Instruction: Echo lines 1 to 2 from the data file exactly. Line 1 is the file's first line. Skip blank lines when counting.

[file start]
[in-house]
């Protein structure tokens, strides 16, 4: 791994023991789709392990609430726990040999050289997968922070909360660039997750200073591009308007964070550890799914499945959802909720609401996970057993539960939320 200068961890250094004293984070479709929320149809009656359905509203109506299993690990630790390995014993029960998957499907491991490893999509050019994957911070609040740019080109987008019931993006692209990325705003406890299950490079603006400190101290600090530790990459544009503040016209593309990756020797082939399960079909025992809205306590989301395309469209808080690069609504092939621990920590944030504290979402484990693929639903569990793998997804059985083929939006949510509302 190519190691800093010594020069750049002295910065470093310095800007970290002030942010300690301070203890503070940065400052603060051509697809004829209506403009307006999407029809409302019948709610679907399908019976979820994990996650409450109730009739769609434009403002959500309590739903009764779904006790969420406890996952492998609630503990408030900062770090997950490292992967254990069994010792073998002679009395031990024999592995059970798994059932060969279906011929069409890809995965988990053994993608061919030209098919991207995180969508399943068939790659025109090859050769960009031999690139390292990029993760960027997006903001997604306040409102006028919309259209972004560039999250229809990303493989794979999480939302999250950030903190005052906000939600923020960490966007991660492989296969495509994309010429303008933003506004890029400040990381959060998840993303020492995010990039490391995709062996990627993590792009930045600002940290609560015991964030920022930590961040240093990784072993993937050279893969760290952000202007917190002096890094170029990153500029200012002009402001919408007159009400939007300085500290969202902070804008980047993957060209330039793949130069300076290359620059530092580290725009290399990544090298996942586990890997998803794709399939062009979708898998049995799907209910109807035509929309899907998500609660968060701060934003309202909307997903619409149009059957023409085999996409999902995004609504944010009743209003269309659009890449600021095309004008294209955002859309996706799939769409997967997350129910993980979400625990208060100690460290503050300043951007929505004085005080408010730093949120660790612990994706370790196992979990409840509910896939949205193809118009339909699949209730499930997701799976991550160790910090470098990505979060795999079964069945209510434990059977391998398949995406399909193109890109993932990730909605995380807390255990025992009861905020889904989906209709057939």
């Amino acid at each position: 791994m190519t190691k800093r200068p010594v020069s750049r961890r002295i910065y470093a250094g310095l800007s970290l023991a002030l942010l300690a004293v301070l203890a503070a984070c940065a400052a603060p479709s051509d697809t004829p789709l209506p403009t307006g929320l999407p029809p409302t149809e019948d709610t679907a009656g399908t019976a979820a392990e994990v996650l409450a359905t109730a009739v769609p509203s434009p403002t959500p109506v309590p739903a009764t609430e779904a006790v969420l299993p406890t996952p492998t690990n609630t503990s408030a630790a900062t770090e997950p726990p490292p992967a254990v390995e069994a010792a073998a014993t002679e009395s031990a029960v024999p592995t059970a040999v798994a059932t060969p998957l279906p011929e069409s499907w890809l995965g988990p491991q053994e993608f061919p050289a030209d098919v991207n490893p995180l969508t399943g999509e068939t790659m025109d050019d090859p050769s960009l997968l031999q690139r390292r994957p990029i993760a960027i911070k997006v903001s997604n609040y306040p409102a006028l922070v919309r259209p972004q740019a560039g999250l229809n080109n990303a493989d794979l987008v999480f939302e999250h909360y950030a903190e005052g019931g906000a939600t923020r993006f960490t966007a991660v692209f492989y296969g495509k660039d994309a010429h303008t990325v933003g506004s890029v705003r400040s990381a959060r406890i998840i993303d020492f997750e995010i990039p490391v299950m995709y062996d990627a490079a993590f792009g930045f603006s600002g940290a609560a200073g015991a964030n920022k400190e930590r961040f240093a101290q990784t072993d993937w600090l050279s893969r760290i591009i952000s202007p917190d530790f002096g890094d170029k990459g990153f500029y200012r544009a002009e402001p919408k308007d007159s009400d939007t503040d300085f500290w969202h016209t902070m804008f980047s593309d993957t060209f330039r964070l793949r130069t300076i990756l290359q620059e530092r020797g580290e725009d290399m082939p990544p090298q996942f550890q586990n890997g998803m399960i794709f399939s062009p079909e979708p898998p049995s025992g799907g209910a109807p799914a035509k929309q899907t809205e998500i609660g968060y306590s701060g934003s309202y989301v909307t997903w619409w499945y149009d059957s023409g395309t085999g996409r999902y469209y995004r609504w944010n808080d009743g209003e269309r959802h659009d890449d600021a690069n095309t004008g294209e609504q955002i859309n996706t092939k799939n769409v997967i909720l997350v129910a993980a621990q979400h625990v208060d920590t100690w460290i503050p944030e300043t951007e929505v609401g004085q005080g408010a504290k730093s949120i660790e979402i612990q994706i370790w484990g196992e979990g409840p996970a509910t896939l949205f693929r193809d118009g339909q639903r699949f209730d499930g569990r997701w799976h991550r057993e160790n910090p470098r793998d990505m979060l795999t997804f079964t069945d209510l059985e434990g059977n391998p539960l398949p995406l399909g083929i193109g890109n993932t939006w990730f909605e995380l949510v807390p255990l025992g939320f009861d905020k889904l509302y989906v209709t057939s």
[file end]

[in-house]
């Protein structure tokens, strides 16, 4: 791994023991789709392990609430726990040999050289997968922070909360660039997750200073591009308007964070550890799914499945959802909720609401996970057993539960939320 200068961890250094004293984070479709929320149809009656359905509203109506299993690990630790390995014993029960998957499907491991490893999509050019994957911070609040740019080109987008019931993006692209990325705003406890299950490079603006400190101290600090530790990459544009503040016209593309990756020797082939399960079909025992809205306590989301395309469209808080690069609504092939621990920590944030504290979402484990693929639903569990793998997804059985083929939006949510509302 190519190691800093010594020069750049002295910065470093310095800007970290002030942010300690301070203890503070940065400052603060051509697809004829209506403009307006999407029809409302019948709610679907399908019976979820994990996650409450109730009739769609434009403002959500309590739903009764779904006790969420406890996952492998609630503990408030900062770090997950490292992967254990069994010792073998002679009395031990024999592995059970798994059932060969279906011929069409890809995965988990053994993608061919030209098919991207995180969508399943068939790659025109090859050769960009031999690139390292990029993760960027997006903001997604306040409102006028919309259209972004560039999250229809990303493989794979999480939302999250950030903190005052906000939600923020960490966007991660492989296969495509994309010429303008933003506004890029400040990381959060998840993303020492995010990039490391995709062996990627993590792009930045600002940290609560015991964030920022930590961040240093990784072993993937050279893969760290952000202007917190002096890094170029990153500029200012002009402001919408007159009400939007300085500290969202902070804008980047993957060209330039793949130069300076290359620059530092580290725009290399990544090298996942586990890997998803794709399939062009979708898998049995799907209910109807035509929309899907998500609660968060701060934003309202909307997903619409149009059957023409085999996409999902995004609504944010009743209003269309659009890449600021095309004008294209955002859309996706799939769409997967997350129910993980979400625990208060100690460290503050300043951007929505004085005080408010730093949120660790612990994706370790196992979990409840509910896939949205193809118009339909699949209730499930997701799976991550160790910090470098990505979060795999079964069945209510434990059977391998398949995406399909193109890109993932990730909605995380807390255990025992009861905020889904989906209709057939």